On the merits, the court has ruled that Article 8 entails a right for individuals to effective protection by the State authorities from serious adverse effects of climate change on their life, health, well-being, and quality of life (para. 519, 544). The State, therefore, has a positive obligation to ensure such protection, in this case, “to effectively apply in practice, regulations and measures capable of mitigating the existing and potentially irreversible, future effects of climate change.” This is undoubtedly the most significant finding of the judgment as the Court specifies that each Contracting State must undertake measures for the substantial and progressive reduction of their respective greenhouse gas (GHG) emission levels, with a view to reaching net neutrality within, in principle, the next three decades (para. 543). The Court developed a five-step test to assess whether the state has remained within its margin of appreciation. In a nutshell, when assessing the adequacy of state’s mitigation measures, the Court considers whether the state (i) adopted general targets for achieving carbon neutrality within a specified timeline, in line with national and global climate mitigation commitments; (ii) defined intermediate GHG reduction goals and pathways; (iii) demonstrated compliance or efforts toward meeting GHG reduction targets; (iv) regularly updated targets with due diligence; and (v) acted in good time and in an appropriate and consistent manner when developing and implementing relevant legislation and measures.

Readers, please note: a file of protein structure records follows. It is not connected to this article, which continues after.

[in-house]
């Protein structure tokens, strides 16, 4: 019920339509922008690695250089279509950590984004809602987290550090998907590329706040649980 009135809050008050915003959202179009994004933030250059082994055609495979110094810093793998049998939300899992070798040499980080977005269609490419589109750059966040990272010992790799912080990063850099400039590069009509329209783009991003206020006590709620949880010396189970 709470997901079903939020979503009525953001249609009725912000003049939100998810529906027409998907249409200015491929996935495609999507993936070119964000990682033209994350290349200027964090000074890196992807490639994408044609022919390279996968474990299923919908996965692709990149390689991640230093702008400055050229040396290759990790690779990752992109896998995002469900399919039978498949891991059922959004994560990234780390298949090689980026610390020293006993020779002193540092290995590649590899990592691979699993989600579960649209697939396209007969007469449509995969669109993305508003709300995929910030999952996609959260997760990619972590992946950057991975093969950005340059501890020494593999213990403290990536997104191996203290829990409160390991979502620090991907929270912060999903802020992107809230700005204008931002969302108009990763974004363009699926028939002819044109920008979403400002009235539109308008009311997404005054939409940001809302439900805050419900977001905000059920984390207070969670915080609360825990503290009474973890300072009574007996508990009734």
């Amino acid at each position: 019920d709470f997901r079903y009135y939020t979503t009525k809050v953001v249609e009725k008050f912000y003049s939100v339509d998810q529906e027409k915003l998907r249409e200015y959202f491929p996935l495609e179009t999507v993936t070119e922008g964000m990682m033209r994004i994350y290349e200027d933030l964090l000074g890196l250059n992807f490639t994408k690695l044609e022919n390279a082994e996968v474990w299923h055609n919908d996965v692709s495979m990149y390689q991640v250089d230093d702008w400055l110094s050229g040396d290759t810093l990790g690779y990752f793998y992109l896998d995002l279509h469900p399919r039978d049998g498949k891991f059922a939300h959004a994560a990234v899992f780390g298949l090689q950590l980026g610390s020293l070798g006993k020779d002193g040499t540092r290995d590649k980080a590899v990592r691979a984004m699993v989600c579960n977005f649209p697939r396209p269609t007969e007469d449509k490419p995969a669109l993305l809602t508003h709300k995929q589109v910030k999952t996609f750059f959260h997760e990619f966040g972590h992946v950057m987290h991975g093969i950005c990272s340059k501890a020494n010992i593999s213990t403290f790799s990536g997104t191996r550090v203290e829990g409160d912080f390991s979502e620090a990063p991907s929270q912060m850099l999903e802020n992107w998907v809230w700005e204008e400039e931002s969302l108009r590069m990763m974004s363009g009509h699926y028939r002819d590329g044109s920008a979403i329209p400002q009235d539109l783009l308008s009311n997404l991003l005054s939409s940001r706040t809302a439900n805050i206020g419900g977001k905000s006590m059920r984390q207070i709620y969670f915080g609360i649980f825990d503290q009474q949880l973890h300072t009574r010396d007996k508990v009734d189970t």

Applying these principles to the regulatory framework of Switzerland, the Court found that there were critical gaps in the Swiss authorities’ establishment of the necessary domestic regulatory framework, including a failure by the authorities to quantify national GHG emissions limitations, either through a carbon budget or alternative means.